The Nation's Health + SUDI

Little Angel

WARNING: Some may find this post extremely distressing. It's on the subject of Sudden Infant Death Syndrome and contains some very upsetting descriptions.

I remember when I first started training, being told about all sorts of things that we will see. Some rare, some common and some unheard of. The prospect of the sheer volume of things I would see scared me but having never seen anything, it was all a big unknown. I didn't know how I'd cope with the shifts, the people and the emotions of what is commonly touted as 'A job like no other'. I was assured that when the time came I'd be with a 'grown up' and all the training would come flooding back. I could only hope.....

It soon became apparent that the training did come flooding back, time and time again. As the weeks, months and years went by more and more things became second nature. My body got used to the shifts (kind of), I got use to the people (kind of) and on the whole my emotions were kept in check. You do get an emotional attachment to some patients from time to time. Some faces stay with you. Some are gone within seconds of leaving them. There is a constant emotional tight rope with me thinking that I'm either dead inside or too fragile to do the job. I suppose that balance is what has kept me grounded most of the time.

We'd been having a pretty non-descript shift. I couldn't begin to tell you the patients I had seen or what was wrong with them. That would be the 'at arms length' approach to ambulance life. The first real detail I remember of this day was my index finger reaching out and pressing 'Green Mobile'. Within a couple of seconds the job appeared on the screen.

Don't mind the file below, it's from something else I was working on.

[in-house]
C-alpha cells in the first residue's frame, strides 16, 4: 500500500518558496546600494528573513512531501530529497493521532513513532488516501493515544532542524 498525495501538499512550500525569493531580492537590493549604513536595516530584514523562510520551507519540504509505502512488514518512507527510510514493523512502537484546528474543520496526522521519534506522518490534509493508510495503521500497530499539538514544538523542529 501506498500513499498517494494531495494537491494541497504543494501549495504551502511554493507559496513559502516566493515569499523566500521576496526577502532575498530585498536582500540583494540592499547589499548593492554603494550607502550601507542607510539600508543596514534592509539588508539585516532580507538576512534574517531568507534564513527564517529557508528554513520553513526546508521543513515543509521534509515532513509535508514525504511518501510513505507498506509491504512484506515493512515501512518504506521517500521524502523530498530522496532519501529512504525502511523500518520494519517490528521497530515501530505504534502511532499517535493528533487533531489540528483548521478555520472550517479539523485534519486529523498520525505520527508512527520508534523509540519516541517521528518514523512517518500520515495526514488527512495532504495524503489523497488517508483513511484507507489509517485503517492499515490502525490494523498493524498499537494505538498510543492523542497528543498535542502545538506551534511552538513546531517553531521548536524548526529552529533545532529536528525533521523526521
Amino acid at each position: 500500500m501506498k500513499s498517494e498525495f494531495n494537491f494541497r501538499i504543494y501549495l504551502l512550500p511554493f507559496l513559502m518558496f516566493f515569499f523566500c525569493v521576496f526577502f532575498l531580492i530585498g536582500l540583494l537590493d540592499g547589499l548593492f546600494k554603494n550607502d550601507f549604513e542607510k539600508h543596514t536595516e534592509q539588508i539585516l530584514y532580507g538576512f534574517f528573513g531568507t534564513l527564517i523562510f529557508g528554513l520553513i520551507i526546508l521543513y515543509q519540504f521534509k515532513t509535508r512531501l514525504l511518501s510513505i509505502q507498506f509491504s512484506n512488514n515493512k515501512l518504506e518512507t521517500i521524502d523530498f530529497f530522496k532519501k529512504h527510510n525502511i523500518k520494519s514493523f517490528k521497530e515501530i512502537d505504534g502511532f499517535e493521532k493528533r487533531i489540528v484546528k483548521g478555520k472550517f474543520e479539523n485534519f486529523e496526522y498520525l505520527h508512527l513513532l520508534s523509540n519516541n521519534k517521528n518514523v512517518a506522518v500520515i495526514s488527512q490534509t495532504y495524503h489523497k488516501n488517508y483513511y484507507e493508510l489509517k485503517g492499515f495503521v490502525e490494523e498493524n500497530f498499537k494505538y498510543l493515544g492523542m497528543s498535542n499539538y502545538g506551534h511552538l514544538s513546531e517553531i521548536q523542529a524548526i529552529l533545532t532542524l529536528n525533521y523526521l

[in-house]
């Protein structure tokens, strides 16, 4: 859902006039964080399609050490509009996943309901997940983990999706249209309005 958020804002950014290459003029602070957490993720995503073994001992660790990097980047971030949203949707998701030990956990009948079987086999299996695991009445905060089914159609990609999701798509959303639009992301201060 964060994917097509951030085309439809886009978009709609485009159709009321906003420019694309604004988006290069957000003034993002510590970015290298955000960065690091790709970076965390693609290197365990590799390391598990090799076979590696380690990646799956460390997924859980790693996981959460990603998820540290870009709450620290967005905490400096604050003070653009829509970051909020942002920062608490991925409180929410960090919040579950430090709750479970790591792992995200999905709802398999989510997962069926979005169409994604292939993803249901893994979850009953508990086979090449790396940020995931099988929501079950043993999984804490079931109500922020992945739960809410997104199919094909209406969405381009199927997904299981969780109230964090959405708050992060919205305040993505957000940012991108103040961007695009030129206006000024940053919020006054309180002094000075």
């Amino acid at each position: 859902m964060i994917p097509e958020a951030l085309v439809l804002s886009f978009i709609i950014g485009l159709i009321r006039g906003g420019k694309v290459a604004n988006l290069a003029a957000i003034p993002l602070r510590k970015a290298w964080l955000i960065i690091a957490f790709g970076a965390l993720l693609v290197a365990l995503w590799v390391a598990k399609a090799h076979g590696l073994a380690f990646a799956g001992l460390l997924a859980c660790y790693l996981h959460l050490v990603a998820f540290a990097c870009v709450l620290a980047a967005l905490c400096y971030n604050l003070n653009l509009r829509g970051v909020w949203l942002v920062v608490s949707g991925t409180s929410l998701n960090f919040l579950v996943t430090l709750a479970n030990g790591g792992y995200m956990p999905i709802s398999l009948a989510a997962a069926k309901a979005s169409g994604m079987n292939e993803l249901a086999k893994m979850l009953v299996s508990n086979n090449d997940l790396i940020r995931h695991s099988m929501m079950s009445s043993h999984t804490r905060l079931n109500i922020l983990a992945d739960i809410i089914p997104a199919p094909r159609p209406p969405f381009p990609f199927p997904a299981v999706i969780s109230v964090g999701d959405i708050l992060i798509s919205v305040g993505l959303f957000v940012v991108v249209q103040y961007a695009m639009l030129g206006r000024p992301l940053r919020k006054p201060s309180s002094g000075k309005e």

"4 months old male, cardiac arrest, CPR in progress"

I felt the blood rush away from my face, my hands became cold and my heart rate doubled. I started imagining everything that could happen next. I pictured the child in his cot, his parents frantic. The only image of the room he was in that I could conjure was that of my own son's room. The thought choked me. Surely, this can't be. It must be an error. He must just be asleep. It must be a false alarm. I don't know why, but this felt different to all false alarms that have come before. This had a strange reality. I knew this was real. Then the radio started ringing.....

"Guys, I believe this is as given, we have another truck and an FRU on way but you are currently nearest. I have also requested the police."

My heart genuinely sank. I couldn't for the life of me remember the resus protocol. I knew it, but I convinced myself I didn't. I was the clinical lead. My crew mate was a student and was equally terrified. I tipped my bag upside down and started flicking through pages of A4 paper with recent clinical updates. I had about 0.3 miles to refresh my memory and then it was all on us.